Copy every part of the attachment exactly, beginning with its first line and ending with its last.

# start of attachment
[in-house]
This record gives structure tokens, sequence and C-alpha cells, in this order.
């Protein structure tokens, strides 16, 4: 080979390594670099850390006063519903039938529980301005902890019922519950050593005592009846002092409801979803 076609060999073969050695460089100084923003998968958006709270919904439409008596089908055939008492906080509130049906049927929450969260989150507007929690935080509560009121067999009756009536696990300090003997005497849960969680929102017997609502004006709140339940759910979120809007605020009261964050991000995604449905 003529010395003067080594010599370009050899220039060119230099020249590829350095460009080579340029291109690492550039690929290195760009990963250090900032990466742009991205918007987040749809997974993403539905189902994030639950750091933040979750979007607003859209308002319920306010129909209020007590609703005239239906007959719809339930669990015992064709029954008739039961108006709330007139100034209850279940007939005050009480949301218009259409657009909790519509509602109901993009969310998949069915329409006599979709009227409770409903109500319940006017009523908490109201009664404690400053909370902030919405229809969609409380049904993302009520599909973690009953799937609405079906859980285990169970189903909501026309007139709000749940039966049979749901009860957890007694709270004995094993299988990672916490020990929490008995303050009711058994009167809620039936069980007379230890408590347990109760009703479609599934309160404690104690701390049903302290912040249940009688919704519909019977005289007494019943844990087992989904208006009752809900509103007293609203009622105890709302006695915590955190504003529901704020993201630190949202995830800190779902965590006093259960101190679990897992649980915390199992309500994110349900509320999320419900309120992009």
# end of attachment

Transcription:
[in-house]
This record gives structure tokens, sequence and C-alpha cells, in this order.
């Protein structure tokens, strides 16, 4: 080979390594670099850390006063519903039938529980301005902890019922519950050593005592009846002092409801979803 076609060999073969050695460089100084923003998968958006709270919904439409008596089908055939008492906080509130049906049927929450969260989150507007929690935080509560009121067999009756009536696990300090003997005497849960969680929102017997609502004006709140339940759910979120809007605020009261964050991000995604449905 003529010395003067080594010599370009050899220039060119230099020249590829350095460009080579340029291109690492550039690929290195760009990963250090900032990466742009991205918007987040749809997974993403539905189902994030639950750091933040979750979007607003859209308002319920306010129909209020007590609703005239239906007959719809339930669990015992064709029954008739039961108006709330007139100034209850279940007939005050009480949301218009259409657009909790519509509602109901993009969310998949069915329409006599979709009227409770409903109500319940006017009523908490109201009664404690400053909370902030919405229809969609409380049904993302009520599909973690009953799937609405079906859980285990169970189903909501026309007139709000749940039966049979749901009860957890007694709270004995094993299988990672916490020990929490008995303050009711058994009167809620039936069980007379230890408590347990109760009703479609599934309160404690104690701390049903302290912040249940009688919704519909019977005289007494019943844990087992989904208006009752809900509103007293609203009622105890709302006695915590955190504003529901704020993201630190949202995830800190779902965590006093259960101190679990897992649980915390199992309500994110349900509320999320419900309120992009």